This article originally appeared in the New Zealand Herald - http://www.nzherald.co.nz

Life and Style
ebookNow available in paperback
ebooks
ebookA delicious collection of 50 meaty main courses
Latest stories from i100
Have you tried new the Independent Digital Edition apps?
Independent Dating
and  

By clicking 'Search' you
are agreeing to our
Terms of Use.

ES Rentals

    iJobs Job Widget
    iJobs Gadgets & Tech

    Recruitment Genius: Software Developer

    £27500 - £35000 per annum: Recruitment Genius: This is an exciting opportunity...

    Recruitment Genius: IT Support Analyst

    £35000 - £45000 per annum: Recruitment Genius: They are the go-to company for ...

    Guru Careers: Graduate Software Developer / Junior Developer

    £20 - 28k + Benefits: Guru Careers: We are seeking a Graduate Software Develop...

    Recruitment Genius: Digital Web Designer

    Negotiable: Recruitment Genius: A Digital Web Designer is required to join a f...

    Day In a Page

    Why the cost of parenting has become so expensive

    Why the cost of parenting has become so expensive

    Today's pre-school child costs £35,000, according to Aviva. And that's but the tip of an iceberg, says DJ Taylor
    Fifa corruption: The 161-page dossier that exposes the organisation's dark heart

    The 161-page dossier that exposes Fifa's dark heart

    How did a group of corrupt officials turn football’s governing body into what was, in essence, a criminal enterprise? Chris Green and David Connett reveal all
    Mediterranean migrant crisis: 'If Europe thinks bombing boats will stop smuggling, it will not. We will defend ourselves,' says Tripoli PM

    Exclusive interview with Tripoli PM Khalifa al-Ghweil

    'If Europe thinks bombing boats will stop smuggling, it will not. We will defend ourselves'
    Raymond Chandler's Los Angeles: How the author foretold the Californian water crisis

    Raymond Chandler's Los Angeles

    How the author foretold the Californian water crisis
    Chinese artist who posted funny image of President Xi Jinping facing five years in prison as authorities crackdown on dissent in the arts

    Art attack

    Chinese artist who posted funny image of President Xi Jinping facing five years in prison
    Marc Jacobs is putting Cher in the limelight as the face of his latest campaign

    Cher is the new face of Marc Jacobs

    Alexander Fury explains why designers are turning to august stars to front their lines
    Parents of six-year-old who beat leukaemia plan to climb Ben Nevis for cancer charity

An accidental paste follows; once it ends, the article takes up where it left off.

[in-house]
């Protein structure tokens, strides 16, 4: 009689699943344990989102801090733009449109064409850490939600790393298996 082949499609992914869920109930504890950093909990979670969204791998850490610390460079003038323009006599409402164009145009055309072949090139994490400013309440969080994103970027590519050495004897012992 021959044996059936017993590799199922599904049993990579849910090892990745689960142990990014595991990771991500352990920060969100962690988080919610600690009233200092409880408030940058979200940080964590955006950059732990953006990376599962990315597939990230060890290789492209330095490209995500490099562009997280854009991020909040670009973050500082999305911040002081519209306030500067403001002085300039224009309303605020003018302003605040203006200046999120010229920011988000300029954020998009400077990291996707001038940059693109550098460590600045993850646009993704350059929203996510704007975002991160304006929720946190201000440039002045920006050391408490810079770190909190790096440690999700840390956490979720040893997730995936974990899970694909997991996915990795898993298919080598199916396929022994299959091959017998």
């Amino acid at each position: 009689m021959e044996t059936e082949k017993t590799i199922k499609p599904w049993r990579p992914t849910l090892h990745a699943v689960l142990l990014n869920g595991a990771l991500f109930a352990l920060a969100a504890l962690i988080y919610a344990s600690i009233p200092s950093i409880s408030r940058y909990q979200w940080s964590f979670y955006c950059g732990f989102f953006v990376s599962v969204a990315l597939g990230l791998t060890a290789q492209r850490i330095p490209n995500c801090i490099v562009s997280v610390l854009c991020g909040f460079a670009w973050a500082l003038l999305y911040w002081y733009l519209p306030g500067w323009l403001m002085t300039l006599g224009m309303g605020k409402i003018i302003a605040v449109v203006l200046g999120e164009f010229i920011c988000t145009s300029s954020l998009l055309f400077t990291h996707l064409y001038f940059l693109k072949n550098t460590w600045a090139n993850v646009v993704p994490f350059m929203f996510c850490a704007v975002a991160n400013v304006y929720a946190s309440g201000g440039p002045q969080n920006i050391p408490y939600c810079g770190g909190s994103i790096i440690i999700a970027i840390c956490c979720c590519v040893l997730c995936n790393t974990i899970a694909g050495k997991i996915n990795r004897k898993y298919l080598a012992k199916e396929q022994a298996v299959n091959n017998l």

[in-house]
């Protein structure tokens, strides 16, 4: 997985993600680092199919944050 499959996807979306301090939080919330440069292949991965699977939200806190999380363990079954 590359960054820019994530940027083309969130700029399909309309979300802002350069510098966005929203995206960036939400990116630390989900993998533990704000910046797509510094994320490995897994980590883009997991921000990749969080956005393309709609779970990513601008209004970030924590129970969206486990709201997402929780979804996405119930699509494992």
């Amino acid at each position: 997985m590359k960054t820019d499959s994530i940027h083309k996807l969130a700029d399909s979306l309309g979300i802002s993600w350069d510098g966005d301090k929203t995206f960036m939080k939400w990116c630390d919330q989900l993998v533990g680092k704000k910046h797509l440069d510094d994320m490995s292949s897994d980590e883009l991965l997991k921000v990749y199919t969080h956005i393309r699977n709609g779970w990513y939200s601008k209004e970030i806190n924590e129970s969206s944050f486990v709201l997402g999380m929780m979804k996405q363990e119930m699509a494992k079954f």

'I'm climbing Ben Nevis for my daughter'

    Karen Attwood's young daughter Yasmin beat cancer. Now her family is about to take on a new challenge - scaling Ben Nevis to help other children
    10 best wedding gift ideas

    It's that time of year again... 10 best wedding gift ideas

    Forget that fancy toaster, we've gone off-list to find memorable gifts that will last a lifetime
    Paul Scholes column: With the Premier League over for another year, here are my end of season awards

    Paul Scholes column

    With the Premier League over for another year, here are my end of season awards
    Heysel disaster 30th anniversary: Liverpool have seen too much tragedy to forget fateful day in Belgium

    Liverpool have seen too much tragedy to forget Heysel

    Thirty years ago, 39 fans waiting to watch a European Cup final died as a result of a fatal cocktail of circumstances. Ian Herbert looks at how a club dealt with this tragedy
    Amir Khan vs Chris Algieri: Khan’s audition for Floyd Mayweather may turn into a no-win situation, says Frank Warren

    Khan’s audition for Mayweather may turn into a no-win situation

    The Bolton fighter could be damned if he dazzles and damned if he doesn’t against Algieri, the man last seen being decked six times by Pacquiao, says Frank Warren
    Blundering Tony Blair quits as Middle East peace envoy – only Israel will miss him

    Blundering Blair quits as Middle East peace envoy – only Israel will miss him

    For Arabs – and for Britons who lost their loved ones in his shambolic war in Iraq – his appointment was an insult, says Robert Fisk
    Fifa corruption arrests: All hail the Feds for riding to football's rescue

    Fifa corruption arrests

    All hail the Feds for riding to football's rescue, says Ian Herbert
    Isis in Syria: The Kurdish enclave still resisting the tyranny of President Assad and militant fighters

    The Kurdish enclave still resisting the tyranny of Assad and Isis

    In Syrian Kurdish cantons along the Turkish border, the progressive aims of the 2011 uprising are being enacted despite the war. Patrick Cockburn returns to Amuda
    How I survived Cambodia's Killing Fields: Acclaimed surgeon SreyRam Kuy celebrates her mother's determination to escape the US

    How I survived Cambodia's Killing Fields

    Acclaimed surgeon SreyRam Kuy celebrates her mother's determination to escape to the US